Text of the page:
This is a little something that has been bugging me for a while. I always heavily salt my water when cooking pasta or blanching. There can be no doubt it makes a huge difference. However does it matter when you add the salt? I have seen in many recipes that you should bring a pot of water to a boil and add salt AFTER it has come to a boil. What possible difference can that make? As a busy person (and apt to forget) I'd rather just throw the salt in while filling the pot. One more step done sooner. Does anyone know why this would make any difference?
you two are correct. the salt makes the water take longer to boil (raises the boiling point), ceteris paribus. here is the physical description: http://www.newton.dep.anl.gov/askasci...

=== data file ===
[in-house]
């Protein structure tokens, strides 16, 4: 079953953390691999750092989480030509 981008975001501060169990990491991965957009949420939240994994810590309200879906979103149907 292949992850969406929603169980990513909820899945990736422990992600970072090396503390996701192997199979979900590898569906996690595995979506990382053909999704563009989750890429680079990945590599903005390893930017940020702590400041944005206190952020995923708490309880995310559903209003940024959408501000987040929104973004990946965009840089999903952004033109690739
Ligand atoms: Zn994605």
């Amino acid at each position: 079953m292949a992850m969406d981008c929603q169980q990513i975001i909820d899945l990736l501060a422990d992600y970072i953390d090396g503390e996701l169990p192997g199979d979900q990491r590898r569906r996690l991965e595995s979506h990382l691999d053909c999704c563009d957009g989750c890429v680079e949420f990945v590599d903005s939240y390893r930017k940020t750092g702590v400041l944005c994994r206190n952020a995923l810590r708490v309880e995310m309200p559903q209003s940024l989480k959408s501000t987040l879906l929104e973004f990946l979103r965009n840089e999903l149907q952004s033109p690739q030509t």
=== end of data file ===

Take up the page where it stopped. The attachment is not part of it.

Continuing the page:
mario always tosses the salt just after the pasta into the already boiling water.
but.... since the salted water is hotter when it comes to a boil, won't the pasta cook more quickly?
I think it makes no difference as long as the salt gets into the water and has a chance to dissolve before you add the pasta. Heck, I've even added right after the pasta because I forgot to add it sooner. Not optimal, but it really didn't affect the outcome.
There are CHers who frequent the Cookware board who will lecture you about how adding salt at the wrong time, whatever that is, may cause pitting of your stainless steel, or Lord help you, aluminum pots, but I haven't observed this in 40 years of cooking. If it was ever going to happen, it probably occurs when you leave salty water in the pots for days.